As COVID-19 Spreads, Israeli Parents Should Prepare To Support Online Learners

Israeli students almost certainly will have to adjust to online learning as the COVID-19 crisis continues. Here's how parents can help them to adapt and succeed.

Learning Space (photo credit: INGIMAGE)
Learning Space
(photo credit: INGIMAGE)
Over the course of the last decade, online schooling methods and tools have matured to the point where they're now a viable option for learners of all ages. That's fueled a rise in online education at the primary and secondary level, giving students a choice between traditional brick-and-mortar schools and this new, online-only model. Although the practice is widely accepted in much of the world, it hasn't gained as much traction in places like Israel.
In fact, that reality has run headfirst into the growing COVID-19 outbreak, which has forced schools all over the country – and indeed the world – to close indefinitely. At first, educators did their best to shift to online learning to keep their students working. Those lessons, however, came to an abrupt halt over a decision by the Finance Ministry that would prevent teachers from being paid for the online classes.

Still, there's good reason to believe that some kind of accommodation will be made, given the nature of the emergency and the fact that schools might remain closed for some time. That all but guarantees that Israeli students are going to have to continue studying from home, and parents are going to have to learn how to best support them in that endeavor. Here's what they need to do.

Create a Dedicated Learning Space

The first step that parents should take to support their students as they make the transition to home-based learning is to create a comfortable, dedicated learning space for them to work in. To do it, parents should work with their children to design the space in whatever way they feel will help them to focus and be as productive as possible. The learning space should contain all of the tools they need for their studies, including a computer, writing supplies, and any other items specific to the work they'll have to do. The goal is to balance comfort with functionality – not to replicate the normal in-school experience.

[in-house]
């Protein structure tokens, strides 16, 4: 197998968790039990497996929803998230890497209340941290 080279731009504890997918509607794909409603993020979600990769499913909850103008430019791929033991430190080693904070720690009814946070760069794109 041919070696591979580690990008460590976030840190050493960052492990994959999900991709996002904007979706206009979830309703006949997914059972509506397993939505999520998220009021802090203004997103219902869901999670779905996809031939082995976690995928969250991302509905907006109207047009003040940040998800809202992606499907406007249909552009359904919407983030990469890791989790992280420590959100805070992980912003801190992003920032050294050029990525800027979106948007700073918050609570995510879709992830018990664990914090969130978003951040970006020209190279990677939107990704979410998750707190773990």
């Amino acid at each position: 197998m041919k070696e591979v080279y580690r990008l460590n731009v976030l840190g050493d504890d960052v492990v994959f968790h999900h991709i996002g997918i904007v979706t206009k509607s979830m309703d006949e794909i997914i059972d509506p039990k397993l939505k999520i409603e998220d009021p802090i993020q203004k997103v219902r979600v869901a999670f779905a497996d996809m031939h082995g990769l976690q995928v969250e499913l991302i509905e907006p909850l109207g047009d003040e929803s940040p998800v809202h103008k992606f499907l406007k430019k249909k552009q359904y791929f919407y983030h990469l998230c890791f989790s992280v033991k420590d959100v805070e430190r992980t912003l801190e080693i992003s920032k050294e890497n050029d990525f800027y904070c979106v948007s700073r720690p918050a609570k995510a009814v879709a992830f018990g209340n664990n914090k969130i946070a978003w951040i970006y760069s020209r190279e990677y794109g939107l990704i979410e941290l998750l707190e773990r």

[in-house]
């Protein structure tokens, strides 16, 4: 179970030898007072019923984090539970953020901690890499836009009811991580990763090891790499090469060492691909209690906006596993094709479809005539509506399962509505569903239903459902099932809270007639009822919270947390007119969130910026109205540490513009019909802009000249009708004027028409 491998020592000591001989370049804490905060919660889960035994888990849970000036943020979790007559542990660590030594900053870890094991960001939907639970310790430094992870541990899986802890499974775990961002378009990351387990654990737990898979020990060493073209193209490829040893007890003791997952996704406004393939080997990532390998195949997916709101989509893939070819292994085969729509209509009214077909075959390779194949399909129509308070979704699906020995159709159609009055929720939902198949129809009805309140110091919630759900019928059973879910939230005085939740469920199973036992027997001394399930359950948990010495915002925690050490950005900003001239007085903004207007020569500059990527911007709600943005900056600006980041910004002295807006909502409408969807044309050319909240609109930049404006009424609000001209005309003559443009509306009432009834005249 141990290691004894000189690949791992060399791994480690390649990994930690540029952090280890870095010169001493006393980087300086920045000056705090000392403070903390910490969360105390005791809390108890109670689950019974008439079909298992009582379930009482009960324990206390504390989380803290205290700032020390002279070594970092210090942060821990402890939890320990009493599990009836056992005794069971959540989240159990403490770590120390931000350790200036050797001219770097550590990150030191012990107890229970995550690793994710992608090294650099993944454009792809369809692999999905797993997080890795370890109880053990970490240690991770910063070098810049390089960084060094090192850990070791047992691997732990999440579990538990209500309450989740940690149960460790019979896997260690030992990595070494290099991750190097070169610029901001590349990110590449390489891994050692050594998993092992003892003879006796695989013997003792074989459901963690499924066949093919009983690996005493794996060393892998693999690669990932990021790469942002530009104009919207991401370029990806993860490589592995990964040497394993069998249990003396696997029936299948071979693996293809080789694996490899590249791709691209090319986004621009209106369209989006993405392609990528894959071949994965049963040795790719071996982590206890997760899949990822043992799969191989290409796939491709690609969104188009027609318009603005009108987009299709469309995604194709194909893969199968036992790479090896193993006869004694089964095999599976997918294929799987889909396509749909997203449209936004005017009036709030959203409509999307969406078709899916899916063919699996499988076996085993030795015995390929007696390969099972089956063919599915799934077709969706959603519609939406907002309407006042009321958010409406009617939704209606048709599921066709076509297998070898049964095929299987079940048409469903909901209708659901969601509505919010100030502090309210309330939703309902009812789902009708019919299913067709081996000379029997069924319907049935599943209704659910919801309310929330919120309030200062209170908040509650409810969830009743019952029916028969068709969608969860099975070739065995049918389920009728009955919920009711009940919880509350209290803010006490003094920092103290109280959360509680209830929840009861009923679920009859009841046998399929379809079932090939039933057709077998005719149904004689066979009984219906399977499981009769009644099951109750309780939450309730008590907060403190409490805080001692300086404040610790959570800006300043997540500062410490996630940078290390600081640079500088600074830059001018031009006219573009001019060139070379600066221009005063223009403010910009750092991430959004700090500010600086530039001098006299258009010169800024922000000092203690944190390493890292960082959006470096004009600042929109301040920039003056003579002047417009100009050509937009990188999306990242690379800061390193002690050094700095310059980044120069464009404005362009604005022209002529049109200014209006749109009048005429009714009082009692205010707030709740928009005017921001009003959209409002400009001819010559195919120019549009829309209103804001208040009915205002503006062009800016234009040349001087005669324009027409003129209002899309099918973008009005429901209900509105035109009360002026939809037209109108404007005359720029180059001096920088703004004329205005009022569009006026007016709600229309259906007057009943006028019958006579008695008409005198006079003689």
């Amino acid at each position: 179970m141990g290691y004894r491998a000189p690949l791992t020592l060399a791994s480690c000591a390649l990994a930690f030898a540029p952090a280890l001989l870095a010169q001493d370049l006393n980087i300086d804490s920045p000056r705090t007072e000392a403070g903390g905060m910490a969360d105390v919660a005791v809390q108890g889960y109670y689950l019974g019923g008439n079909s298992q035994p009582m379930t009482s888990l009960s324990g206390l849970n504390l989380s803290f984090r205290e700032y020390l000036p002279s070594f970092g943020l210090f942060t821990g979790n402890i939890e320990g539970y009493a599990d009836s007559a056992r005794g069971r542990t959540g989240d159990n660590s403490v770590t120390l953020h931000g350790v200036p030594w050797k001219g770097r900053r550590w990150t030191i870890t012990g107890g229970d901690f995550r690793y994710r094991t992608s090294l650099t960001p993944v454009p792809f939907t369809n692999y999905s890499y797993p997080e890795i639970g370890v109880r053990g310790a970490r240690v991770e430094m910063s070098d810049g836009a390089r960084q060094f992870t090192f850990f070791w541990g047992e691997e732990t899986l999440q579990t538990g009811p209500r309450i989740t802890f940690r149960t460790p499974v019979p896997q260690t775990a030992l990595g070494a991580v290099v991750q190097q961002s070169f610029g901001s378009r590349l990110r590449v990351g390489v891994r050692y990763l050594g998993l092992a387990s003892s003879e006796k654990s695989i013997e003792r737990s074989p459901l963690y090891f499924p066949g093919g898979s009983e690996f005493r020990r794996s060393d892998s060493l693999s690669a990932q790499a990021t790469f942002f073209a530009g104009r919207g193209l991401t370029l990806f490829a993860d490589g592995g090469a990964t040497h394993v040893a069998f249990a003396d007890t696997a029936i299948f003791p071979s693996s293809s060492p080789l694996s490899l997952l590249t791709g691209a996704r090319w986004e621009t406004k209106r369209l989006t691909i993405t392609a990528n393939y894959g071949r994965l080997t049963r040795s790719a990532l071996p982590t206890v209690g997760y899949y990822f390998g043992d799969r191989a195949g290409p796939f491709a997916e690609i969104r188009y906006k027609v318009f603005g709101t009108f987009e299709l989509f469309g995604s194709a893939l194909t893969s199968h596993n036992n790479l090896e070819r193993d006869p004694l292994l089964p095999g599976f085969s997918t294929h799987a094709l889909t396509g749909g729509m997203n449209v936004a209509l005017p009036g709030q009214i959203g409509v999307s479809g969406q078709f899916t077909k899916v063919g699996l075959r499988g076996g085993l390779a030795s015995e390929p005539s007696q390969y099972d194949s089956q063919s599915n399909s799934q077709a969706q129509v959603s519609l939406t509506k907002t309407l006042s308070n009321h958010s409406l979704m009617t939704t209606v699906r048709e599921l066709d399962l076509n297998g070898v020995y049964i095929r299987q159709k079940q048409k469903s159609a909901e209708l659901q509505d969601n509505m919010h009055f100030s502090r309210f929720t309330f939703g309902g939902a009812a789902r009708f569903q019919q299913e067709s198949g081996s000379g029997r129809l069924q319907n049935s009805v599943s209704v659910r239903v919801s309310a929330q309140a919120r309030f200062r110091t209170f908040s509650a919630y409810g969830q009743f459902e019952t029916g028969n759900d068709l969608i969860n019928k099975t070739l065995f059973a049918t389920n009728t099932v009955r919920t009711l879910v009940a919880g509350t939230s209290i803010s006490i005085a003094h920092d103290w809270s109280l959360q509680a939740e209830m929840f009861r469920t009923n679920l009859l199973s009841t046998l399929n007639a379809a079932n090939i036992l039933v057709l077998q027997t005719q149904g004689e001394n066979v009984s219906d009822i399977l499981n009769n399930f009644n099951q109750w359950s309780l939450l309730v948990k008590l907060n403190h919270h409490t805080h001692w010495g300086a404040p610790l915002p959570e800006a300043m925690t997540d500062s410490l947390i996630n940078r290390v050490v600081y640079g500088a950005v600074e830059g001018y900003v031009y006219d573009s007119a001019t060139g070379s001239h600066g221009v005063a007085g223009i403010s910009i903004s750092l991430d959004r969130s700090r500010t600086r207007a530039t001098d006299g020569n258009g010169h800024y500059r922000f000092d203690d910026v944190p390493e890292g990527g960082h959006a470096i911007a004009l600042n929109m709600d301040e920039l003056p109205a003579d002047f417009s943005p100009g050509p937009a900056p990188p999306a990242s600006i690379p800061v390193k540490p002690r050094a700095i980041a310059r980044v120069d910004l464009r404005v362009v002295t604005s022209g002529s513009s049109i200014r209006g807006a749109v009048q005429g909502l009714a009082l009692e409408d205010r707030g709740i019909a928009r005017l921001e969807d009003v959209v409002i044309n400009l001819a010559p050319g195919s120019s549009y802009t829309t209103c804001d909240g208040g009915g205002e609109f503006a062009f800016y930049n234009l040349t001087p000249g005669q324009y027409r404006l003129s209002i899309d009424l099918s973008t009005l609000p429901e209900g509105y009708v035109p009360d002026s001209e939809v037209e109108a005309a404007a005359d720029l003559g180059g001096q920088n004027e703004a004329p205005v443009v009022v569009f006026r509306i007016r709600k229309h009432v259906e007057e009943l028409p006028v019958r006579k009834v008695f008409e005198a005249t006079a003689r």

Help Keep Students Motivated

It's important to remember that students are under quite a bit of pressure to complete their studies even under normal circumstances, and now that they're being asked to upset their normal learning routines, the pressure is even greater. That, combined with the gravity of this specific situation, creates a tremendous disincentive for them to keep working and parents have to stand ready to help motivate them to succeed.
To prepare, parents should avail themselves of the volumes of literature on helping online learners stay motivated, and develop a customized plan to help their child. In addition, parents should make sure to keep in regular contact with their child's teachers, so they can work together to keep them on track. Having that kind of visibility into what's working and what isn't can help make sure that students don't lapse into poor habits, which is all too common for those new to learning in an online setting. It also helps to adorn the child's workspace with inspirational quotes, which help to provide visual cues for them to stay on task while working.

Monitor, Assist, and Reward

With their child equipped and motivated to learn online from home, the next thing for parents to do is to make it a practice to monitor their child's progress as they work. That makes it possible to step in when they need assistance, as well as to reward them when they succeed in their efforts. In an online setting, however, it's not always easy to monitor learners directly. That means parents have to talk to their children to assess how they're doing each day. They should learn to evaluate their child's verbal and nonverbal communication as they do so – since many children aren't apt to admit when they're struggling with schoolwork, but often give subtle clues that could reveal that they need help.
When it's necessary, parents should offer to help, but only to aid their child in understanding the topics they're trying to master. Doing their assignments for them, while expedient, does them no good. Instead, parents should focus on providing supplemental support on topics they understand well, and assistance in finding online resources on topics they're not sure about. That keeps the onus on the child to learn the subject matter. It also means they'll have ample accomplishments to reward them for, which should further bolster their motivation to keep learning.

Ready To Learn

By taking the steps outlined here, parents can help their children to adapt to the current situation and succeed in their online studies. It's critical that they do so, too, considering that it's anybody's guess how long the schools will remain closed. When all is said and done, this situation may help to make online learning a mainstay of the Israeli education system. As it's happened with homeschooling elsewhere, it's sometimes an external force that prompts a widespread change in the educational status quo.
Although it's doubtful that anybody would see the cause of that as a positive in this case, the outcome may prove beneficial for students in the long run. For now, though, it's up to parents to help their children to continue learning in whatever format's available to them. In the end, that's the surest way to make sure that they will have a bright, productive, and happy future ahead of them, come what may.